Following on from their FA Cup victory against Preston North End, Greenwood’s West Ham United entered the European Cup Winners Cup. The competition was in its infancy having started in 1960/61, it was the perfect opportunity for Greenwood to pit his team against some fo the best teams in Europe. How would Greenwood’s team playing ‘the West Ham way’ do against European opposition?
In the first round the Hammers played La Gantoise of Belgium in Ghent and came up against a team who sat back to frustrate their more free flowing football style. But, Boyce secured a vital away victory with an early goal in the second half. La Gantoise continued their defensive tactics in the second leg and managed to take the lead after Martin Peters put the ball into his own net. Johnny Byrne scored the equaliser just before half time and the Hammers progressed after a 1-1 draw securing a 2-1 aggregate advantage.
The second round saw the Hammers drawn against Sparta Prague, without captain Bobby Moore who was recovering from a groin injury. Prague stifled the Hammers with their man marking but John Bonds 25 yard strike eased the team into playing a more natural game to see the first leg through 2-0 after Sealey got himself onto the score sheet.
In the second leg Sparta, who were league leaders, pushed forward forcing West Ham back in the early stages, but the Hammers caught their hosts on the break and Johnny Sissons put them ahead. Sparta did not give up and continued to push forward, managing to get a disputed penalty saved by Jim Standen and scoring 2 goals to leave a tense finish to the tie.
Moore returned for the knockout stages of the competition against Lausanne of Switzerland, brimming with international players and Greenwood relished the opportunity to pit his team against what was pretty much the Swiss national side. Injury to Eddie Bovington lead to the selection of Dears, who retained his place for the rest of the season. Dear put the Hammers 1-0 up on the 21st minute and a Byrne solo effort doubled their lead. Robert Hosp game the hosts some hope going into the second leg at Upton Park.
The second leg saw both teams come out of the blocks as West Ham tried to finish the game off and Sparta looking to get back into the tie. And indeed they did when Kerkoff headed in the equaliser to leave the game nervously poised. The Hammers lead was restored when Eli Tacchella scored an own goal. The Swiss were not going to give and on 49th minute when Hertig scored leaving the Hammers to soak up the pressure.
Peters made it 3-2 on the hour with a header to send the crowd roaring but the tie was still to play out. Eschmann’s over head kick put the Swiss back in the match until Dear finally settled the match a minute before the final whistle. The game was finally over and will live long in the memories of those who watched such an amazing and exhilarating match, even for the neutral observer.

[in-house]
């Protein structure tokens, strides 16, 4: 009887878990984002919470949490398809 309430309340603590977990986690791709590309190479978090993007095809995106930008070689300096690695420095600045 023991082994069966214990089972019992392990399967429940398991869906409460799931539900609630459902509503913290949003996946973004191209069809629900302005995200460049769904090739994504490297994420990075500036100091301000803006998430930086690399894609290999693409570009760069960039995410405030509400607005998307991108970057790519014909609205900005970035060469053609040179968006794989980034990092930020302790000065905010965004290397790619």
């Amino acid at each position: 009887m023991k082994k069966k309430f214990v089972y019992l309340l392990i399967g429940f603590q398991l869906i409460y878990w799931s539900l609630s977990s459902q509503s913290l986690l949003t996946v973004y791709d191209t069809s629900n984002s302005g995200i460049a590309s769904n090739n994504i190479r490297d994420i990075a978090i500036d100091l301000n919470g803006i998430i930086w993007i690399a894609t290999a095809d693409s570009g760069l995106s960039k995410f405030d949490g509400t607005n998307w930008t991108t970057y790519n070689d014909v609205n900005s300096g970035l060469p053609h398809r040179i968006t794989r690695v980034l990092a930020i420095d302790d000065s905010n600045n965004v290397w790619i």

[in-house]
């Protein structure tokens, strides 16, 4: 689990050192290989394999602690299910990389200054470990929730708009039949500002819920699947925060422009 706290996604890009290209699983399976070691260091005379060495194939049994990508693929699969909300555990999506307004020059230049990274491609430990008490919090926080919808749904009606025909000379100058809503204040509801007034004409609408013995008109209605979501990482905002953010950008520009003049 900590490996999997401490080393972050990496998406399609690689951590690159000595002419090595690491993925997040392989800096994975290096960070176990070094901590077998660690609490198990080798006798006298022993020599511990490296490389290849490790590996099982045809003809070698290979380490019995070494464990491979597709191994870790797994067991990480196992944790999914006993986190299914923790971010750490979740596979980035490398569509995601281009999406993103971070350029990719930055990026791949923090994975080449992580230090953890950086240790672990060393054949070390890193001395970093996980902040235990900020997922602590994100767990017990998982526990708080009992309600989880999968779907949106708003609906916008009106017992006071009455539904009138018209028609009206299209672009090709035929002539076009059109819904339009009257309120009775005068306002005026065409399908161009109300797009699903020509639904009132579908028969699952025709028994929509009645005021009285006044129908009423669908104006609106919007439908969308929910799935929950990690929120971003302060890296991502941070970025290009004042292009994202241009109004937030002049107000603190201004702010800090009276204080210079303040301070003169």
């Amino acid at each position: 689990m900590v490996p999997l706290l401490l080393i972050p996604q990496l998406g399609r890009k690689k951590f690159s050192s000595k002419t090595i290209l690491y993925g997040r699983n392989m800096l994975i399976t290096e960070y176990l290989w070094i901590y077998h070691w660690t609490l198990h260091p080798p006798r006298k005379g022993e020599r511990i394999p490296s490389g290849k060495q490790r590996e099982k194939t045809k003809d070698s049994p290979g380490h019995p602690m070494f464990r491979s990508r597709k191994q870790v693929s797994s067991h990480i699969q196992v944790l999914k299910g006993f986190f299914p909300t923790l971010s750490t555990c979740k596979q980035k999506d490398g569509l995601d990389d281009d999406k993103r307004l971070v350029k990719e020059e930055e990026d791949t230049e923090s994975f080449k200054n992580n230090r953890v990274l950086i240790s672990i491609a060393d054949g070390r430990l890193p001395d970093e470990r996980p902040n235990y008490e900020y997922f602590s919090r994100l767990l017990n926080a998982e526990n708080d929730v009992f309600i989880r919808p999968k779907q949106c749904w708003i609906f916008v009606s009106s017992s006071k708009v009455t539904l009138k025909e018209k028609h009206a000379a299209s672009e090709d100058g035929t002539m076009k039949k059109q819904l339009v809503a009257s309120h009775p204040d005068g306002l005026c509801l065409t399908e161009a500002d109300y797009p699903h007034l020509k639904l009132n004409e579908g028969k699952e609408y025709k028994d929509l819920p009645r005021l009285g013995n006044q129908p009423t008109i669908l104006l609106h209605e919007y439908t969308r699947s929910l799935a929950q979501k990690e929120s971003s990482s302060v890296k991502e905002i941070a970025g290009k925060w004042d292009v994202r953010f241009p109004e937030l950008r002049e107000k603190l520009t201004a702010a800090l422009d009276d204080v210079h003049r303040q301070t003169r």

West Ham played Real Zaragoza of Spain in the next round, already the holders of the Inter Cities Fair Cup and having found the net 15 times int he competition so far. The first leg was at Upton Park, with Dear and Byrne putting the Hammers 2-0 before the visitors grabbed an away goal through Brazilian Canario. Would this be enough for West Ham to secure a win on the away leg?
Sealey replaced Byrne, who picked up an injury playing in the England-Scotland match. Byrne had been a crucial player in the cup run so far. Zargoza’s pressure, despite West Ham defending well could not stop Lapetra scoring an important goal that left the tie level at 2-2. West Ham managed to come through the match and secure a 3-2 aggregate win when Johnny Sessions scored to equal the tie and meet 1860 Munich in the final at Wembley.
In a pulsating final, with both teams going close as play went from end to end, the first half ended 0-0, but did not lack any entertainment and produced an exciting match. There was still much to play for in the second half. But Sealey was to seal his name in the history books of West Ham with two goals that put the game beyond their opponents. Ronnie Boyce perfect pass set up Sealey for his first goal and two minutes later another from a Moore pass that hit Peters and fell to Sealey to win the Cup for the Hammers.
The photo shows Sealey slotting the ball home at close range. I love this photo, the composition is excellent and it has all the key elements to capture a moment that will live long in memory. The depth fo field really helps to focus on Sealey as your eye is led into the frame from the byline and then you notice the details – the tufts of grass around the players feet, the packed crowd behind in the stands and the concentration on Sealy’s face as the white blur of the ball heads towards the back of the net. Its a classic photographic composition that as a photographer you’d be ready to shot and would have set up and shot loads of times during the game hoping to catch a telling shot or save.
Sadly for Sealey, a broken leg suffered from an accident at the training grounds meant he was restricted to playing just five more times for West Ham before moving to Plymouth Argile in 1967. Sealy passed away in 1996 aged just 53.